Knowledge-based systems in Japan.
The potentially large impact that knowledge systems technology can have on the economy, as well as Japan's active and well-funded programs of commercialization and research in KBS since 1982, prompted NSF and ARPA to urge the Japanese Technology Evaluation Center (JTEC) panel to study and report on the state of the art of KBS in Japan.
The primary objectives of this JTEC panel were to investigate Japanese ES development from both technological and business and trends with similar developments in the U.S. More specifically, there were five dimensions to the study:
1. Business sector applications of ES
2. Infrastructure and tools for ES development
3. Advanced KBS in industry
4. Advanced KBS research in universities
5. National projects, including: ICOT--the laboratory of the Japanese Fifth Generation Computer Project; EDR--the electronic dictionary research knowledge-based building effort; LIFE--the Laboratory for International Fuzzy Engineering.
The panel visited 19 sites during its one-week visit in Japan (March 23-27, 1992), and conferred with other Japanese computer scientists and business executives both before and after the official visits. The panel visited four major computer manufacturers, eight companies that are applying expert systems to their operations, three universities, three national projects, and the editors of Nikkei AI, a publication that conducts an annual survey of ES applications in Japan.
The panel made the following conclusions about the state of the art in Japan's KBS.
Business Sector Applications, Infrastructure and Tools
1. ES technology has now been mastered by the Japanese. Since the early-1980s, when they first entered this field, they have completely caught up with the U.S. Their best applications are equal to the best elsewhere in the world. Their use of the technology is widely spread across many business categories.
2. Computer manufacturers play a dominant role in the technology and business of ES. The Japanese have mastered and absorbed the technology as a core competence. They tend to use systems engineers rather than knowledge engineers to build systems.
Consequently, integration with conventional information technology poses no special problem for them, and is handled routinely and smoothly, without friction. These large computer companies also build many application systems for their customers; small firms play only a minor role in applications building, in contrast with the situation in the U.S.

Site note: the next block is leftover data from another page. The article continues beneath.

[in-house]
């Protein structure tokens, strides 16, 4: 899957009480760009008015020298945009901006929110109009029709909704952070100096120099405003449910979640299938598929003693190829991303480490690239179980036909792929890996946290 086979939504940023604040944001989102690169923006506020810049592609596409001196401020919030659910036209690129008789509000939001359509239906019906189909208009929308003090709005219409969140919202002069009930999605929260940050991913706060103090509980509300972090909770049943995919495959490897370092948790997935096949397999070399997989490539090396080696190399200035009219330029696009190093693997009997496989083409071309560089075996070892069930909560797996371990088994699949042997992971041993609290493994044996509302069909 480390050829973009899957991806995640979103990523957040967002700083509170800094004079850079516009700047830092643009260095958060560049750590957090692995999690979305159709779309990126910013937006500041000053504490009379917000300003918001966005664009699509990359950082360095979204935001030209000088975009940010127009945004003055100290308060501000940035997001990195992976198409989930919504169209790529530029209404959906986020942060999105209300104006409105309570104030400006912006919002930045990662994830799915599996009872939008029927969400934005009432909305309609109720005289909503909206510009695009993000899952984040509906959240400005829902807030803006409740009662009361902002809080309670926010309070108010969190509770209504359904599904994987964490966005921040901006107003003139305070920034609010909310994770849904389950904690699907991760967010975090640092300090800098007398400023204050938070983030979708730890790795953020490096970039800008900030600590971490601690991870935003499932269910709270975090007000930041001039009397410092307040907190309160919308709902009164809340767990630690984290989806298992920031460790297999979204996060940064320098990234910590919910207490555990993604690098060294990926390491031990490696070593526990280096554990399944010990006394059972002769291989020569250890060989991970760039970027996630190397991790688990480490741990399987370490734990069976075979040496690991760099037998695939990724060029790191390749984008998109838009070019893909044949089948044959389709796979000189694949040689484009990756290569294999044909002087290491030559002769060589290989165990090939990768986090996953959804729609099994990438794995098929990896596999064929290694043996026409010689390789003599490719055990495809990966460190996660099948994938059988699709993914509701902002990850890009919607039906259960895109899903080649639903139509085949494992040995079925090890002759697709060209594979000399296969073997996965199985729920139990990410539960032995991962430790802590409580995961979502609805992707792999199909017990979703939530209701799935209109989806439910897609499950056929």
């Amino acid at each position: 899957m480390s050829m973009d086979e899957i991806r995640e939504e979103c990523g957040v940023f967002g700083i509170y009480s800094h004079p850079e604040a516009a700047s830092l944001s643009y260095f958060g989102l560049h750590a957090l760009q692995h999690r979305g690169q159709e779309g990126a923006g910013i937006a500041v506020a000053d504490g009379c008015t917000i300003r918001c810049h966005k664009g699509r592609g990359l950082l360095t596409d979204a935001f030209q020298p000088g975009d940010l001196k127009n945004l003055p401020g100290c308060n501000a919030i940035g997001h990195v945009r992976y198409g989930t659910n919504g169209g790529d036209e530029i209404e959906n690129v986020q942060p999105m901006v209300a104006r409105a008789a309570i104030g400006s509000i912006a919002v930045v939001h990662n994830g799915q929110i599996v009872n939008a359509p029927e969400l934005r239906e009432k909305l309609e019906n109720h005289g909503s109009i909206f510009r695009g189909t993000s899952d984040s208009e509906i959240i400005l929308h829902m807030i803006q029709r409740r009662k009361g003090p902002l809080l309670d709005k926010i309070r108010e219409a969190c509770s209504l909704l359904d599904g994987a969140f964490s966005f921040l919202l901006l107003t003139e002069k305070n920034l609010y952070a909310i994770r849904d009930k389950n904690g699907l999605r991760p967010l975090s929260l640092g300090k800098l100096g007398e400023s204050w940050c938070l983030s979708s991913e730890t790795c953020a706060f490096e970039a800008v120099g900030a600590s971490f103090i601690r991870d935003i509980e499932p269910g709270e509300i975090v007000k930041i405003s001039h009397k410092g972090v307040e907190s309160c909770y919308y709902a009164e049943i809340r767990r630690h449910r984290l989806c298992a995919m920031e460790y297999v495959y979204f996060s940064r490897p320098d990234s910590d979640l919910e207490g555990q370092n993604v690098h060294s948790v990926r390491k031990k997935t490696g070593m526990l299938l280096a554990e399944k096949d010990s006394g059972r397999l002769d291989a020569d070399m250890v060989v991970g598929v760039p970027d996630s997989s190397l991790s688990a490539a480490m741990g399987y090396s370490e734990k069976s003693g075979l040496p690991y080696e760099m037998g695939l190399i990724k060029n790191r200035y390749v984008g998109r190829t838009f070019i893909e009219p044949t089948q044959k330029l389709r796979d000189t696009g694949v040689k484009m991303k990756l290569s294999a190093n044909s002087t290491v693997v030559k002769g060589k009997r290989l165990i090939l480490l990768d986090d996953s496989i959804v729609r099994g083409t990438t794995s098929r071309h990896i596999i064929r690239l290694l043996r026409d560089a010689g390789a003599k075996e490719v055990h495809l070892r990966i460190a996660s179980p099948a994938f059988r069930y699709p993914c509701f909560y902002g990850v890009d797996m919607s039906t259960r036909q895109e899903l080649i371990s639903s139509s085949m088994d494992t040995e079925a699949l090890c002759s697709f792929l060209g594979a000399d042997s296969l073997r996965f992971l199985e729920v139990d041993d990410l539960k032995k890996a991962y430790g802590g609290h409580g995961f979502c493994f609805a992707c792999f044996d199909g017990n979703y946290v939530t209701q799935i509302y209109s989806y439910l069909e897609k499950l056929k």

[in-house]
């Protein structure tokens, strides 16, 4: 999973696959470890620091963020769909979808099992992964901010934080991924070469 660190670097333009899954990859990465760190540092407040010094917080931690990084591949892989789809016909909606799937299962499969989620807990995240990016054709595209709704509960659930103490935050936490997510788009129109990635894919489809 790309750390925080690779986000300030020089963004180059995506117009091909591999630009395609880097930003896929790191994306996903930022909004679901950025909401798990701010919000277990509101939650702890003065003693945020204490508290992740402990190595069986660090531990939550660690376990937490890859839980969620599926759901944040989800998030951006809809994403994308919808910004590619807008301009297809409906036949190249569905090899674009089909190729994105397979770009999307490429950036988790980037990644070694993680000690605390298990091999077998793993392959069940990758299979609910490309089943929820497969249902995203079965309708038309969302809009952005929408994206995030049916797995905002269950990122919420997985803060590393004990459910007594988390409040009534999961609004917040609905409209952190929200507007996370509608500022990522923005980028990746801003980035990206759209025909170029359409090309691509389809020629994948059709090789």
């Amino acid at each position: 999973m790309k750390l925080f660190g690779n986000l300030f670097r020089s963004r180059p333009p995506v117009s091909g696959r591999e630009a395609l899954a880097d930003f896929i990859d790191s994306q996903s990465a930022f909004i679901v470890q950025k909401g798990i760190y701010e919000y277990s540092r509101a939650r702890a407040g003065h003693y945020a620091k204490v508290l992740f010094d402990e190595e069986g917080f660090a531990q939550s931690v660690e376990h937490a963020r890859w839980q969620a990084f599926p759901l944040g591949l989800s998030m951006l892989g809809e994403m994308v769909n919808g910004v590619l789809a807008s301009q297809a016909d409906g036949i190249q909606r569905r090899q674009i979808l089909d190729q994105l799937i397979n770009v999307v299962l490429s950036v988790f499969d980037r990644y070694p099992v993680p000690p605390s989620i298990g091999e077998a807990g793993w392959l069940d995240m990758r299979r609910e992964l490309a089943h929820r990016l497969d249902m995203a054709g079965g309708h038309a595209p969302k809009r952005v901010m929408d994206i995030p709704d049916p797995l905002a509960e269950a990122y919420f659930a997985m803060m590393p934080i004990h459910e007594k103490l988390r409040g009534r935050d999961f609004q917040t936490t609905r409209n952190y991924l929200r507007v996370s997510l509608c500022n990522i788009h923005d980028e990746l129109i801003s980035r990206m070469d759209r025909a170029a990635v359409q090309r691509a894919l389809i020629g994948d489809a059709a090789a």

3. Within the computer manufacturing companies, there is a close coupling between activities in the research laboratories, the system development groups, and the sales departments. The development sales groups work closely together to develop custom systems for clients, the results of which are fed back to the research lab to provide the requirements on the next generation of ES tools.
4. Viewed as a technology (rather than as a business), the field of ES is doing well in Japan, as it is in the U.S. As in the U.S., the experimentation phase is over, and the phase of mature applications is in progress. Following a normal learning curve, the number of successful deployments of ES has risen sharply, from about 5% in the early years to about 75% in recent years. Japanese appliers of the technology make electric use of AI techniques (their attitude seems to be, "try it, it might work"). Most of these techniques originated in the U.S. or Europe. As in the U.S., ES technology if often a component of a bigger system. The Japanese do not attempt to analyze payoff at the component level, but at the system level. Thus, they do not measure the return on investment of these embedded systems. However, there are many applications in which ES is the main technology.
5. Viewed as a business, the ES field did not "take off" in any exceptional way versus the U.S. or Europe. Although the overall level of activity is significant and important, there is no evidence of exponential growth. The components of the business consist of ES tools, consulting, and packaged knowledge systems. Hitachi's ES business seems the most viable. Other major players, such as Fujitsu and CSK, have not had business success.
6. With respect to tools for building KBS, the Japanese tools are similar in sophistication to those sold and used in the U.S. The techniques and methodology developed in the U.S. have been and continue to be made into products quickly.